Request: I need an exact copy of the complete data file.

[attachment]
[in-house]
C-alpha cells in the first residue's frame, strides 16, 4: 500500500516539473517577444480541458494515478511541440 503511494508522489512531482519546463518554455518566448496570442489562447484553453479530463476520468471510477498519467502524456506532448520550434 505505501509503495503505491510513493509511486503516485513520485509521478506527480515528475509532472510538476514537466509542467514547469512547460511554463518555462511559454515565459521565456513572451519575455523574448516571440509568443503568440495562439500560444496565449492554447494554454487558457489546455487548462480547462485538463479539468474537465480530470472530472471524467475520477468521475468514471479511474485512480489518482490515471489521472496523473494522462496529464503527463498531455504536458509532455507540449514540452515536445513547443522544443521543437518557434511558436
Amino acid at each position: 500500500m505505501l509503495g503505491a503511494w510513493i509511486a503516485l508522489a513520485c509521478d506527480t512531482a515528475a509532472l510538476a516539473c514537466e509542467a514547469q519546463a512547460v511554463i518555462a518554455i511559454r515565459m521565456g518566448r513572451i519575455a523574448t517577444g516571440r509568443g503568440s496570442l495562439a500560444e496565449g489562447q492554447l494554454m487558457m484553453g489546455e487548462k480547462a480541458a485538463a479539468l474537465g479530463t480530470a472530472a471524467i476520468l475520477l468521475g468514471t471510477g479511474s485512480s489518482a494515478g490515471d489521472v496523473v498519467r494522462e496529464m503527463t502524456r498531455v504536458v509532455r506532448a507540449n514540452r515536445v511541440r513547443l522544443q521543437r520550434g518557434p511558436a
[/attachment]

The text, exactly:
[in-house]
C-alpha cells in the first residue's frame, strides 16, 4: 500500500516539473517577444480541458494515478511541440 503511494508522489512531482519546463518554455518566448496570442489562447484553453479530463476520468471510477498519467502524456506532448520550434 505505501509503495503505491510513493509511486503516485513520485509521478506527480515528475509532472510538476514537466509542467514547469512547460511554463518555462511559454515565459521565456513572451519575455523574448516571440509568443503568440495562439500560444496565449492554447494554454487558457489546455487548462480547462485538463479539468474537465480530470472530472471524467475520477468521475468514471479511474485512480489518482490515471489521472496523473494522462496529464503527463498531455504536458509532455507540449514540452515536445513547443522544443521543437518557434511558436
Amino acid at each position: 500500500m505505501l509503495g503505491a503511494w510513493i509511486a503516485l508522489a513520485c509521478d506527480t512531482a515528475a509532472l510538476a516539473c514537466e509542467a514547469q519546463a512547460v511554463i518555462a518554455i511559454r515565459m521565456g518566448r513572451i519575455a523574448t517577444g516571440r509568443g503568440s496570442l495562439a500560444e496565449g489562447q492554447l494554454m487558457m484553453g489546455e487548462k480547462a480541458a485538463a479539468l474537465g479530463t480530470a472530472a471524467i476520468l475520477l468521475g468514471t471510477g479511474s485512480s489518482a494515478g490515471d489521472v496523473v498519467r494522462e496529464m503527463t502524456r498531455v504536458v509532455r506532448a507540449n514540452r515536445v511541440r513547443l522544443q521543437r520550434g518557434p511558436a